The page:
Paul Krugman writes:
Many of the states that have refused to expand Medicaid, even though the federal government would foot the great bulk of the bill — and would create jobs in the process — are also among America’s poorest.
Or consider how some states, like Kansas and Oklahoma — both of which were relatively affluent in the 1970s, but have now fallen far behind — have gone in for radical tax cuts, and ended up savaging their education systems. External forces have put them in a hole, but they’re digging it deeper.
And when it comes to national politics, let’s face it: Trumpland is in effect voting for its own impoverishment. New Deal programs and public investment played a significant role in the great postwar convergence; conservative efforts to downsize government will hurt people all across America, but it will disproportionately hurt the very regions that put the G.O.P. in power.
(click here to continue reading Opinion | What’s the Matter With Trumpland? – The New York Times.)
Not a brand new phenomena, but relatively new. I call it the Fox News effect: the conservative red states who have been bamboozled to reflexively refuse the exact government help that would assist them in their lives because their spiritual/cultural leaders yelling at them on the tee-vee have convinced them that tax cuts and a smaller government is panacea, plus it will “trigger the liberals”. Yeah, those liberals, always trying to help, what’s wrong with them?
So Kansas1 and Oklahoma have cut taxes so much that teachers are having to strike for living wages. In my ideal world, teachers would be paid as much as least as much as investment bankers. Teachers should at least get a living wage, preferably more so that the “best and brightest” choose the teaching profession. Good teachers are important to our civil society, essential even, why should they get sub-poverty wages just so the Koch Brothers can pay slightly less in taxes?
The Guardian reports:
While Oklahoma has the country’s lowest tax on oil and natural gas production, teachers’ salaries remain stubbornly low, at 49th in the nation. According to data provided by the National Education Association (NEA), teachers make $45,276, nearly $13,077 below the nationwide average of $58,353 and well below the nationwide high of New York at $79,152.
“Over a decade of neglect by the legislature has given our students broken chairs in classrooms, outdated textbooks that are duct-taped together, four-day school weeks, classes that have exploded in size and teachers who have been forced to donate plasma, work multiple jobs and go to food pantries to provide for their families,” said the Oklahoma Education Association in a statement. “We are saying enough. No more empty promises. The governor and legislature need to act now to fix this.”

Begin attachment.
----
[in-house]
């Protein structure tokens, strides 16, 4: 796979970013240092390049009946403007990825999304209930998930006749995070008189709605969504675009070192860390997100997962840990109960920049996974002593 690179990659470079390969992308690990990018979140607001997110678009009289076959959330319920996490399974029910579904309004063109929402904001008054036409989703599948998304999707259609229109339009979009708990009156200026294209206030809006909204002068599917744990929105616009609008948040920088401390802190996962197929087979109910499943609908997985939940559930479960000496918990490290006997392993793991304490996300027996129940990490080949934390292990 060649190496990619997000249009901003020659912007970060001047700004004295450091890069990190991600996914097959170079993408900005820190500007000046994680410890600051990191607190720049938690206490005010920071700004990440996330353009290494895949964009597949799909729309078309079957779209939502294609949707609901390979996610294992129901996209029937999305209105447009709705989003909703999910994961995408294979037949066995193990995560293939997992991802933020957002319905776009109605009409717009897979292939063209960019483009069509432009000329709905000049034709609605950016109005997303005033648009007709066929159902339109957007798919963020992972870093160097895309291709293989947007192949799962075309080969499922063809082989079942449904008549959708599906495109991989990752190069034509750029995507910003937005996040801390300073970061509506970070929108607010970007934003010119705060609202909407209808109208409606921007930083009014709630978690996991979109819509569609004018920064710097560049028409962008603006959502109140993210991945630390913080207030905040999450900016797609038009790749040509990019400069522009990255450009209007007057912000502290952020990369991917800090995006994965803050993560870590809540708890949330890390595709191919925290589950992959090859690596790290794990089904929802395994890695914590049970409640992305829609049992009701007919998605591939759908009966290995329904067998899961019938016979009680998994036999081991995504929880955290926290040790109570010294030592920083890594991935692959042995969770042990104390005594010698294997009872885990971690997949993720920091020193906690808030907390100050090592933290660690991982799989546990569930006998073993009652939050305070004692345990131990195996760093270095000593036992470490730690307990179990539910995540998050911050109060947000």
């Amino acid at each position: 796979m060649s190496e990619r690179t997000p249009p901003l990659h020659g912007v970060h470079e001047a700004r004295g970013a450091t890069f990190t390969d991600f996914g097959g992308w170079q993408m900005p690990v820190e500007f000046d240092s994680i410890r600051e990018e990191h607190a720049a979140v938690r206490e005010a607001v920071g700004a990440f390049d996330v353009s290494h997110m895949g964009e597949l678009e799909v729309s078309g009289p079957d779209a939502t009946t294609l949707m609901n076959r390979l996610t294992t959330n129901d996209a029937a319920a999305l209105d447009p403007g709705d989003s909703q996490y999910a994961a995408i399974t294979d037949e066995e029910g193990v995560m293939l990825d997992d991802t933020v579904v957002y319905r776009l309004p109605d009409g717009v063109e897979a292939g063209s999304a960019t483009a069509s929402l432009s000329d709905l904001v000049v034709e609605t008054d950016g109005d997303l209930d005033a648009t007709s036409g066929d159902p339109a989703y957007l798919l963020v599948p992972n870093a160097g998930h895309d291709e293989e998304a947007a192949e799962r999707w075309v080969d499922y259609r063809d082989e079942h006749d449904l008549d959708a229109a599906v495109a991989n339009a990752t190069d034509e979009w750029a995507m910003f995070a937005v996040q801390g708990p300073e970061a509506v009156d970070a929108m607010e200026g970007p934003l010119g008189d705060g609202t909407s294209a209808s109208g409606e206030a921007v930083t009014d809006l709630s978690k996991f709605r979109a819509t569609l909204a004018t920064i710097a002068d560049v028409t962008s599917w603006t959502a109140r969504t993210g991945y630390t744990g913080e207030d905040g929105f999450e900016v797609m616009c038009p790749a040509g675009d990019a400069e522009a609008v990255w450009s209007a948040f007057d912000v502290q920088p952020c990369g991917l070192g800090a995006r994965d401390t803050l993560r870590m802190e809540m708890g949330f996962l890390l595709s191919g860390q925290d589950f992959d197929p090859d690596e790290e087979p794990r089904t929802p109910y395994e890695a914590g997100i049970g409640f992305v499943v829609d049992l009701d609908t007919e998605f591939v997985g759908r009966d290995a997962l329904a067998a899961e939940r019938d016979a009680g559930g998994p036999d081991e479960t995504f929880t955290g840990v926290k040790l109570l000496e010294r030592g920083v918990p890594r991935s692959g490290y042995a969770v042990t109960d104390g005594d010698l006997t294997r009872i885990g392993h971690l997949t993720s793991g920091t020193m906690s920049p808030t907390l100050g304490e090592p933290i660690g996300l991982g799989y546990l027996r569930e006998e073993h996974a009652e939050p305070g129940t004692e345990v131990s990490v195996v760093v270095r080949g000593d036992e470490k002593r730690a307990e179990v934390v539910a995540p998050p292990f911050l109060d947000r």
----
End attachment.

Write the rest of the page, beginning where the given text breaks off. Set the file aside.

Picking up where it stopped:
It’s a feeling shared by teachers in places like Arizona, New Jersey, Pennsylvania and other states, who are all also considering action.
The strikes are unique in that they are not being called for by the leadership of the unions, but often through direct appeals of rank-and-file members using social media and their own personal networks to organize across entire states and now the country.
(click here to continue reading Wave of teachers’ wildcat strikes spreads to Oklahoma and Kentucky | US news | The Guardian.)
Not to mention the whole conservative pushback to the Affordable Care Act:
A new wave of teacher strikes has highlighted a growing problem for all US workers – growing health costs which have become a “hungry tapeworm” on Americans’ wages.
In the most expensive health system in the world and the only industrialized nation without universal healthcare, more than 177 million Americans get health insurance through an employer. But insurance is rarely free.
“They’ve shifted the healthcare costs and the pension costs on to employees, so employees are making less and they’re spending less,” said Randi Weingarten, president of the American Federation of Teachers, which represents 1.7 million members. “It’s a double whammy.”
Conservative legislatures’ push to shift health and pension costs on to individual teachers means in some states, teachers take home less pay than they did five years ago.
(click here to continue reading ‘Double whammy’: teachers strike as healthcare costs cut into earnings | US news | The Guardian.)
I hope these teachers get their raises, and that they vote in 2018 for Democrats.Footnotes: